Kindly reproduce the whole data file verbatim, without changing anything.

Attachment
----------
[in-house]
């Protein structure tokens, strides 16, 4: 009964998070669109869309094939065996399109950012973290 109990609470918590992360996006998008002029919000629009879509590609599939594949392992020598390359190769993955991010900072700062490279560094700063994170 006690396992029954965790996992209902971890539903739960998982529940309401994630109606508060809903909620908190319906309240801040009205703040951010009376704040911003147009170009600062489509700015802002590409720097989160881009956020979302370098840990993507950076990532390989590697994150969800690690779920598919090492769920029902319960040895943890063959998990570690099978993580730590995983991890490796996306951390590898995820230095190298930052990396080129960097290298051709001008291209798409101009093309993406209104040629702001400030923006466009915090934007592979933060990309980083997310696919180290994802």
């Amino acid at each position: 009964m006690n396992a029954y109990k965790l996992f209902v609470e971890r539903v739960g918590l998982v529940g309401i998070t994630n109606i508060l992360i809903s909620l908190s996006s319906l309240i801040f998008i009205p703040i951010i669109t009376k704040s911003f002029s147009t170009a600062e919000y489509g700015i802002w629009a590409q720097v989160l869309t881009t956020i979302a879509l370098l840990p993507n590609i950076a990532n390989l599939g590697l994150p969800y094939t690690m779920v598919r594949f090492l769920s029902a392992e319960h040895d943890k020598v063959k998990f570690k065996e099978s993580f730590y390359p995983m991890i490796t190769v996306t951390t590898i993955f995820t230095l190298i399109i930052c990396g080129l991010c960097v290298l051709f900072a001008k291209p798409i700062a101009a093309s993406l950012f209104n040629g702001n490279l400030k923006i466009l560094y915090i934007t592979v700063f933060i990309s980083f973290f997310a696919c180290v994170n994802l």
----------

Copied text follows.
[in-house]
């Protein structure tokens, strides 16, 4: 009964998070669109869309094939065996399109950012973290 109990609470918590992360996006998008002029919000629009879509590609599939594949392992020598390359190769993955991010900072700062490279560094700063994170 006690396992029954965790996992209902971890539903739960998982529940309401994630109606508060809903909620908190319906309240801040009205703040951010009376704040911003147009170009600062489509700015802002590409720097989160881009956020979302370098840990993507950076990532390989590697994150969800690690779920598919090492769920029902319960040895943890063959998990570690099978993580730590995983991890490796996306951390590898995820230095190298930052990396080129960097290298051709001008291209798409101009093309993406209104040629702001400030923006466009915090934007592979933060990309980083997310696919180290994802």
């Amino acid at each position: 009964m006690n396992a029954y109990k965790l996992f209902v609470e971890r539903v739960g918590l998982v529940g309401i998070t994630n109606i508060l992360i809903s909620l908190s996006s319906l309240i801040f998008i009205p703040i951010i669109t009376k704040s911003f002029s147009t170009a600062e919000y489509g700015i802002w629009a590409q720097v989160l869309t881009t956020i979302a879509l370098l840990p993507n590609i950076a990532n390989l599939g590697l994150p969800y094939t690690m779920v598919r594949f090492l769920s029902a392992e319960h040895d943890k020598v063959k998990f570690k065996e099978s993580f730590y390359p995983m991890i490796t190769v996306t951390t590898i993955f995820t230095l190298i399109i930052c990396g080129l991010c960097v290298l051709f900072a001008k291209p798409i700062a101009a093309s993406l950012f209104n040629g702001n490279l400030k923006i466009l560094y915090i934007t592979v700063f933060i990309s980083f973290f997310a696919c180290v994170n994802l």